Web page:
When you’re first to act, it means you’re the first to give away information. You can trap by checking a good hand, but trapping can be dangerous. If you check and your opponent(s) doesn’t take the bait by betting, you just gave them a free card. Your trap can backfire and you’re now behind in the hand.
This doesn’t mean I’m against trapping. I’m definitely for it, but not too often. You always want to mix up your betting patterns. This is how you keep your opponents off balance.
Since most players rely on betting patterns to read their opponents, if you switch up your betting patterns, you will not be readable.
You might even drive your opponents crazy, which is good because it can lead to them going on tilt. Once they’re on tilt, those chips will be leaving their stack as if they’re being vacuumed up.
You just have to hope they go your way, but never force the issue. If you try to force it, it can cost you chips. Your chips are valuable!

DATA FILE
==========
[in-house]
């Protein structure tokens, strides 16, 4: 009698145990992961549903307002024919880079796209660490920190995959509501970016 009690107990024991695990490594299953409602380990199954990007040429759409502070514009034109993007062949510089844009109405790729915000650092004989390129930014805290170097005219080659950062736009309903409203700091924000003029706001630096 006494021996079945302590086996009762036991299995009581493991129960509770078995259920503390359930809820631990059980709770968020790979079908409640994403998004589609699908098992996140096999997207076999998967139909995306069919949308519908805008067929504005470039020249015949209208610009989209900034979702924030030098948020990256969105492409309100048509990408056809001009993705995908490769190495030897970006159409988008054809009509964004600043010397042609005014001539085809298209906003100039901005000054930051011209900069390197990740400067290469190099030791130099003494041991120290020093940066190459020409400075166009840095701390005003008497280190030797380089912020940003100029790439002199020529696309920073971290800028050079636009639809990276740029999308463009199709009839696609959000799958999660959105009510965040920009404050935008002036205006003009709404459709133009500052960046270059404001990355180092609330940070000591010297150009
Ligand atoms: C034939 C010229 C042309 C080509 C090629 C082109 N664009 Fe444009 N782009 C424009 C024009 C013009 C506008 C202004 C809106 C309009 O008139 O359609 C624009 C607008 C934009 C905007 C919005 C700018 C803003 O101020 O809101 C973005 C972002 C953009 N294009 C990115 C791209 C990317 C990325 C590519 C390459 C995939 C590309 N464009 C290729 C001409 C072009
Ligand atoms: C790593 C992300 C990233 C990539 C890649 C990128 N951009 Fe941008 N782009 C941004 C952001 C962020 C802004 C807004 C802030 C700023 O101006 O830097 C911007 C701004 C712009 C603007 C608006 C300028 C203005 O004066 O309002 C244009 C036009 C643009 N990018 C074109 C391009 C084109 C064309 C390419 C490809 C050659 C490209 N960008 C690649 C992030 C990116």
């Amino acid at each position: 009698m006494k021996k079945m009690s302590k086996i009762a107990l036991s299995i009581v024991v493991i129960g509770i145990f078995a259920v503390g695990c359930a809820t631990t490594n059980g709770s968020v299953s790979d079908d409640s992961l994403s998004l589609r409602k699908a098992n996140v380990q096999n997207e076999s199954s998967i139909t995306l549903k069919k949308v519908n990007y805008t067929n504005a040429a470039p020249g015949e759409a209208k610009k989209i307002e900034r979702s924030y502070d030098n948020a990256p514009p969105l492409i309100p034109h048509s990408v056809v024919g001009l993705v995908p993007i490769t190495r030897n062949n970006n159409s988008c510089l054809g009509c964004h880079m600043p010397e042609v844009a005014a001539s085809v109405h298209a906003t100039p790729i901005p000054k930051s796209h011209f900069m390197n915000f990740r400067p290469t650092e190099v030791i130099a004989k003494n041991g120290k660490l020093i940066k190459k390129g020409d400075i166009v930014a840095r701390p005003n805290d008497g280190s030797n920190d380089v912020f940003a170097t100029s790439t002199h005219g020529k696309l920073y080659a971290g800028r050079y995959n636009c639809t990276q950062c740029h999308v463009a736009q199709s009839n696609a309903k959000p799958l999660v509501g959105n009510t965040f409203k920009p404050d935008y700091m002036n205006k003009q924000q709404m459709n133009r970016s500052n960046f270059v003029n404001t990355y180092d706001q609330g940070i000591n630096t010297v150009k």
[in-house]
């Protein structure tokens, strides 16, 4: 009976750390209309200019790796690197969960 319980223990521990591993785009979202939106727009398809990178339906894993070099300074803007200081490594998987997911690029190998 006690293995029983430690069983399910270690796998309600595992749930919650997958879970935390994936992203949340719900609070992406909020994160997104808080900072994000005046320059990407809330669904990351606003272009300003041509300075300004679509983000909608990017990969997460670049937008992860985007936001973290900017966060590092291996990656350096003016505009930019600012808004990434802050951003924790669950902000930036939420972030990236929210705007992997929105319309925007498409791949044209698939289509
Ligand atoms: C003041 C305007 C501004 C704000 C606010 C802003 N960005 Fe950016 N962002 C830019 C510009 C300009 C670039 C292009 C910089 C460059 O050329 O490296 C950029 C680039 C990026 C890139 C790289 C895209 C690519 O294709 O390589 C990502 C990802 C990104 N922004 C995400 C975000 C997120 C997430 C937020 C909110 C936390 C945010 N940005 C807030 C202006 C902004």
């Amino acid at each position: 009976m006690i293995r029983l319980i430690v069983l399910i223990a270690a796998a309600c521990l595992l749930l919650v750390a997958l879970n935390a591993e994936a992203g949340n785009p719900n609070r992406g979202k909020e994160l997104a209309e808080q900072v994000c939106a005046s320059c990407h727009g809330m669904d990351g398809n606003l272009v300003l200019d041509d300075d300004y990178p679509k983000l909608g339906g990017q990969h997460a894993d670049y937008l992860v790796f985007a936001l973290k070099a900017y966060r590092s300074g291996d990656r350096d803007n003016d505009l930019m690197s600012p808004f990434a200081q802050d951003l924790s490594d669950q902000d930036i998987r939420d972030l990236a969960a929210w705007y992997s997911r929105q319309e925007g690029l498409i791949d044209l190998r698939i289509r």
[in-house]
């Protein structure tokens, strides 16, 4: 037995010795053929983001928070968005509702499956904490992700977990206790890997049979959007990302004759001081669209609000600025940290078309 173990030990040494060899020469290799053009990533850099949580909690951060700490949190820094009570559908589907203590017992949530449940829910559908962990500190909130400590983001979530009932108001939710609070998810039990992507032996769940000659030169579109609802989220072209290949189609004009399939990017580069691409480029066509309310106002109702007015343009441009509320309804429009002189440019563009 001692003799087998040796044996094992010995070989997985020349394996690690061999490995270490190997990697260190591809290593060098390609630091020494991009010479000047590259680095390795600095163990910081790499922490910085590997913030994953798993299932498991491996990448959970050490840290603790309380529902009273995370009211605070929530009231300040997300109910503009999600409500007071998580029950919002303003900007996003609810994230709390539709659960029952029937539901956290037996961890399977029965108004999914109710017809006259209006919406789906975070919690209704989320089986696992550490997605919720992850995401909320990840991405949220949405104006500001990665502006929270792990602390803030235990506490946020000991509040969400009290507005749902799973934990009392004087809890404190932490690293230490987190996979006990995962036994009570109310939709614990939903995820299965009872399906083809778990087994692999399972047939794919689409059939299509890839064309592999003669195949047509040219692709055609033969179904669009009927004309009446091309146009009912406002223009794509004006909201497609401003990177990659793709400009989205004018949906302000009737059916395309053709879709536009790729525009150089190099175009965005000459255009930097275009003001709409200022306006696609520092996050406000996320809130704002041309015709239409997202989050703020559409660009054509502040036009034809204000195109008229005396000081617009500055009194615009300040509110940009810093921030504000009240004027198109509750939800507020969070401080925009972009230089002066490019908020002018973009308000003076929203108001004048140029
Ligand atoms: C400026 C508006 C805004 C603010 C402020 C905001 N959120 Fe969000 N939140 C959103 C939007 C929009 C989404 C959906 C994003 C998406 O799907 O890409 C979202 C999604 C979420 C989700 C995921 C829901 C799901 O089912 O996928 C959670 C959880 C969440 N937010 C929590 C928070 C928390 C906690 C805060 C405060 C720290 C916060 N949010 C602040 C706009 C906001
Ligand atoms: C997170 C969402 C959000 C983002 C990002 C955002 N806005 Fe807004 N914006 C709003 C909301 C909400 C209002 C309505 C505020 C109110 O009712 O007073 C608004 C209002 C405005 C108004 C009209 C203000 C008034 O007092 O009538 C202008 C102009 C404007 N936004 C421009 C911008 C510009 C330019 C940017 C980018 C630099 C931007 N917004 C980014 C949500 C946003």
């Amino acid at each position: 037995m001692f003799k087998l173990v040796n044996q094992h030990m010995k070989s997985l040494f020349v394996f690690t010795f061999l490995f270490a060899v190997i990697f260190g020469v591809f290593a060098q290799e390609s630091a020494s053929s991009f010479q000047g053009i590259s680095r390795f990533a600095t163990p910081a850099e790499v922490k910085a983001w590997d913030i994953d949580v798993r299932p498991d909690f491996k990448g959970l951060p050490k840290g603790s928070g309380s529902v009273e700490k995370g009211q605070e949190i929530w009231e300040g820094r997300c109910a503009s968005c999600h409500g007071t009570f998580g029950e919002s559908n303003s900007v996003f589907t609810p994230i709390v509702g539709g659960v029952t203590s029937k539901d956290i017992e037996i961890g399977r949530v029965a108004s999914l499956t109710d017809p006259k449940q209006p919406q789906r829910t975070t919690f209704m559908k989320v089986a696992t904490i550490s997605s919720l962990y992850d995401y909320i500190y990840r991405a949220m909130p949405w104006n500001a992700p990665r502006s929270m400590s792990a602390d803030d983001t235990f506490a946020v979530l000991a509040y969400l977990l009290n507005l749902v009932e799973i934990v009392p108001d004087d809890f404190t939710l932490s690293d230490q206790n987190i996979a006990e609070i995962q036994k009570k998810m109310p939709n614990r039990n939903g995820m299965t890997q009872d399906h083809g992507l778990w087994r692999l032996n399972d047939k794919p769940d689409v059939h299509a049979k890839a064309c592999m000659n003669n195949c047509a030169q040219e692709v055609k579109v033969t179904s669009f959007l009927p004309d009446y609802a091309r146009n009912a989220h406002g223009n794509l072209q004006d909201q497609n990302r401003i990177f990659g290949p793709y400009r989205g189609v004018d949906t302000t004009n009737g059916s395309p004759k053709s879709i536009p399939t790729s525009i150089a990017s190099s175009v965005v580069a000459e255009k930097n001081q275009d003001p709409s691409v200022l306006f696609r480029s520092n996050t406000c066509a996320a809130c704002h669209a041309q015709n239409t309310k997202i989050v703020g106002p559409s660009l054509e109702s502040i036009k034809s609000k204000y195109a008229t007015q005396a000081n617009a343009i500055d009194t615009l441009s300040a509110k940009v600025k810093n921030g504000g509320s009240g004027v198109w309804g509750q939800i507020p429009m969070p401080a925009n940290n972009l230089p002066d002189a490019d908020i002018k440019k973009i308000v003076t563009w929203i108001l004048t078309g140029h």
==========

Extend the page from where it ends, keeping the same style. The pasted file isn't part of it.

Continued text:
What Is No-Limit Poker?
No-limit poker means you can bet as many chips as you want that you have in front of you.
There are no restrictions on how much you can bet other than you can only bet what is in front of you, and you can bet as much as you want at any point in the hand.
No-limit Texas Hold’em is the most popular of all poker games, and No-Limit Texas Hold’em poker tournaments are the most popular types of tournaments.
What Is The Difference Between Limit Poker and No-Limit Poker?
Limit poker means there is a cap on how much you can bet, but that cap changes pre-flop and post-flop. In No-Limit you can bet as much as you want, up to being all-in at any time in No-Limit poker.